Effectively managing mental health in the workplace is one of the most important responsibilities for business leaders. With 61% of the UK workforce experiencing work-related mental health issues it’s vital that all employees can recognise warning signs in colleagues, as well as themselves, and understand what support is available.
Read on for tips on how to support staff who are experiencing mental health issues and how to create a work culture that encourages staff to be open about mental health.
How to support staff who are experiencing mental health problems.
The national Mental Health at Work 2018 survey, conducted by YouGov, Business in the Community and Mercer reported that one in three of the UK workforce has been formally diagnosed with a mental health condition at some point in their lifetime. 60% of 4000 respondents felt that management was genuinely concerned about their wellbeing - a figure that has risen steadily in the three years the survey has been running. No doubt, a greater understanding of workplace mental health, as well as campaigns such as the annual Mental Health Awareness Week have contributed significantly towards these improvements.
Here’s how you can do your part.
1. Choose an appropriate place to start the discussion. This could be inside or outside the workplace - whatever environment is most likely to make the individual feel relaxed and will encourage them to talk openly. Reassure them early on that the conversation is confidential.
2. Start with simple, open-ended questions and let them answer in their own time. Make sure you listen well and don’t make assumptions.
3. Create an action plan. It’s vital you consider the individual’s specific needs and address any current impact on their work such as unusually high absence levels or performance-related issues. Make sure you focus on the aspects of their work they are managing well. Work together to develop a positive action plan that takes their mental health issues, and any triggers, into account.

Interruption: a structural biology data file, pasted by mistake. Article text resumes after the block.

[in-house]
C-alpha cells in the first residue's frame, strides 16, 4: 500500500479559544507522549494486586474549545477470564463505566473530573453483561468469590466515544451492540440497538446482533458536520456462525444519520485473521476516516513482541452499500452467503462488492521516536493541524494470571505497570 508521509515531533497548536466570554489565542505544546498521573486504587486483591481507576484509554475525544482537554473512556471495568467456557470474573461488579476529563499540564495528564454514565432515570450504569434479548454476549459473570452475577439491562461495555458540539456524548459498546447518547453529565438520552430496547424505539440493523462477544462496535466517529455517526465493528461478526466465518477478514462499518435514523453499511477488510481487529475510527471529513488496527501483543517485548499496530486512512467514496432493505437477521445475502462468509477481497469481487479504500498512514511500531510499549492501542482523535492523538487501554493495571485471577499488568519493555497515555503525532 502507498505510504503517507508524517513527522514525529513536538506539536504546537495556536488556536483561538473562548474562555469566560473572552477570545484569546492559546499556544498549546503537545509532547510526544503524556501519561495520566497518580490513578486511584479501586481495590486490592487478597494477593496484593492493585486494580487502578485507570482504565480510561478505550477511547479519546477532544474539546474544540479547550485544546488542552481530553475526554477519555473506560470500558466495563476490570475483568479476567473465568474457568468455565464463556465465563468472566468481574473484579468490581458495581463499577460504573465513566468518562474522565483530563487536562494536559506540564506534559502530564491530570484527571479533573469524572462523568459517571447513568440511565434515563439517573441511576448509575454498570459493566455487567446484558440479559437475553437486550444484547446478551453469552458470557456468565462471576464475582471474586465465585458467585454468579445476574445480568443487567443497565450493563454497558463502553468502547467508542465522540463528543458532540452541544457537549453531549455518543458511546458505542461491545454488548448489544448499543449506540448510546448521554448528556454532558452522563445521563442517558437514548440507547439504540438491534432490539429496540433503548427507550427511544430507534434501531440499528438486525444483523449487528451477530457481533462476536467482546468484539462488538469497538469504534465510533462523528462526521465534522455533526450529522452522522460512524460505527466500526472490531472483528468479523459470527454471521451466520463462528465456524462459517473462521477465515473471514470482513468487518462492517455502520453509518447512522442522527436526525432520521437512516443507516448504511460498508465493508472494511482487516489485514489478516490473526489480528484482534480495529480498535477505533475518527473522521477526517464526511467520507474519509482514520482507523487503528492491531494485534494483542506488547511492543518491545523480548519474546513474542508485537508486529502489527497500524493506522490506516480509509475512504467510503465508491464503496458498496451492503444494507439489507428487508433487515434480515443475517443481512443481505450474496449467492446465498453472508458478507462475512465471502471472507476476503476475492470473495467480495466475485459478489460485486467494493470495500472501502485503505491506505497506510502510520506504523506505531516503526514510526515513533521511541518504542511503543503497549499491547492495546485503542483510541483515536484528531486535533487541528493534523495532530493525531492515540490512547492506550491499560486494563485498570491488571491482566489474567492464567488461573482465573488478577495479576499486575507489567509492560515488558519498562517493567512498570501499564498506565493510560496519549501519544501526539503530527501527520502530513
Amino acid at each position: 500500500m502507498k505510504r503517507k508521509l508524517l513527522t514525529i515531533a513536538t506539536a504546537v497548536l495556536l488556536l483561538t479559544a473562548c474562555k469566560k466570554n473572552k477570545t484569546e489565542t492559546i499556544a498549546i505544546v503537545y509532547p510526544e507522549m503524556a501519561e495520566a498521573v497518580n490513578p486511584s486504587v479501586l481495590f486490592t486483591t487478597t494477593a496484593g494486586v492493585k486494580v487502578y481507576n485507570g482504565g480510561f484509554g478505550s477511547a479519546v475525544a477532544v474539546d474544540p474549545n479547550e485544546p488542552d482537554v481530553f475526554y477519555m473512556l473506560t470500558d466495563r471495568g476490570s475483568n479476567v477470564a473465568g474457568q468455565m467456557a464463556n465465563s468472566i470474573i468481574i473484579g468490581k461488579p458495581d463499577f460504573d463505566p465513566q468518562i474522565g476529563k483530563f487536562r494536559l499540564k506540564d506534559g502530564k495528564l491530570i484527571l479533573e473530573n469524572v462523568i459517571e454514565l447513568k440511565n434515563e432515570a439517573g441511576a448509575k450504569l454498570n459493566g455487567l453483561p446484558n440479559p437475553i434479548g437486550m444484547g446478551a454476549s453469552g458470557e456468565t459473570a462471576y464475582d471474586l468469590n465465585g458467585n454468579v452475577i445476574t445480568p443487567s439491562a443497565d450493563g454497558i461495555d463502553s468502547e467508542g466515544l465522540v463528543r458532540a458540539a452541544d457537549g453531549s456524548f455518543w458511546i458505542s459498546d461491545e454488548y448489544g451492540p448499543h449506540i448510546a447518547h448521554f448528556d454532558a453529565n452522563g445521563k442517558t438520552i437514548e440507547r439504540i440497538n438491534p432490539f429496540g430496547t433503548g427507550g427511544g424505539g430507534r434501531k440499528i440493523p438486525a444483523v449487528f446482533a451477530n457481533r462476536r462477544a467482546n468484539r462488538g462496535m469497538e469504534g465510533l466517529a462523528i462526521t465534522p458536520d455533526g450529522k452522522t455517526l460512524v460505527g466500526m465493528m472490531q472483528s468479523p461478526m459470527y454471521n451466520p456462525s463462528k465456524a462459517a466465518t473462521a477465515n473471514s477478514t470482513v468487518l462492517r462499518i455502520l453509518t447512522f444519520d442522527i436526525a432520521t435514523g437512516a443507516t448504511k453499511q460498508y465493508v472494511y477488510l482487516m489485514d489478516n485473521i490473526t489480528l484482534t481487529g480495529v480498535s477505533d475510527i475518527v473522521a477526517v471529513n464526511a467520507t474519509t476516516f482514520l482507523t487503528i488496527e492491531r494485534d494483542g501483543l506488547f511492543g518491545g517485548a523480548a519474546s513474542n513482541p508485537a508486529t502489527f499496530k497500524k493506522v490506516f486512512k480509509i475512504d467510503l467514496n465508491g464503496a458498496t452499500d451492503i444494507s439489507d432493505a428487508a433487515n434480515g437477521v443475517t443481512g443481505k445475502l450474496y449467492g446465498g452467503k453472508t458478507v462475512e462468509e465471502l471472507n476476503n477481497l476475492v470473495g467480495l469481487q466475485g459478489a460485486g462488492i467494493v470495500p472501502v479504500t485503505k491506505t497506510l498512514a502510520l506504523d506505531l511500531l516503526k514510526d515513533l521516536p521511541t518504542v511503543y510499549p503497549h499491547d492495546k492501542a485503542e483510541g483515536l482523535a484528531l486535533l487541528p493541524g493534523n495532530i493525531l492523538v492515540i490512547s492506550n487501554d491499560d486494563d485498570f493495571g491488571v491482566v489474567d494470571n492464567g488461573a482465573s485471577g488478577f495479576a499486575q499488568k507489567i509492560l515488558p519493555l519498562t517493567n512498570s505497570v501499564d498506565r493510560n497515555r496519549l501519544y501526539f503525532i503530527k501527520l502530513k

Discuss ways these triggers and subsequent reactions might affect their work and agree on measures for how to manage them. Include input or support from other staff members such as the individual's line manager, if appropriate. Make sure your agreed plan is genuinely supportive and does not require the individual to complete work that singles them out as different; excessive reporting on tasks and targets, for example.
4. Agree times for review and adjust the plan accordingly. Reassure the individual that you’re available when they need you.
5. Discuss further internal support available. Following a disclosure, it’s an employer’s legal duty to consider making adjustments to an employee’s work environment. You could discuss making changes to their role or workspace that might help in either the short or long term. This could include working remotely, making an agreement to take leave at short notice, reallocation of tasks or providing a quiet working space when needed. There’s a wide range of options available, so be open and creative in your approach. If your company has an Employee Assistance Program (EAP) there may be counselling options available.
6. Discuss additional support available externally. This could include talking to their GP or making an appointment with a counsellor. Mind, the mental health charity, is a great resource and can help connect visitors with services in their area.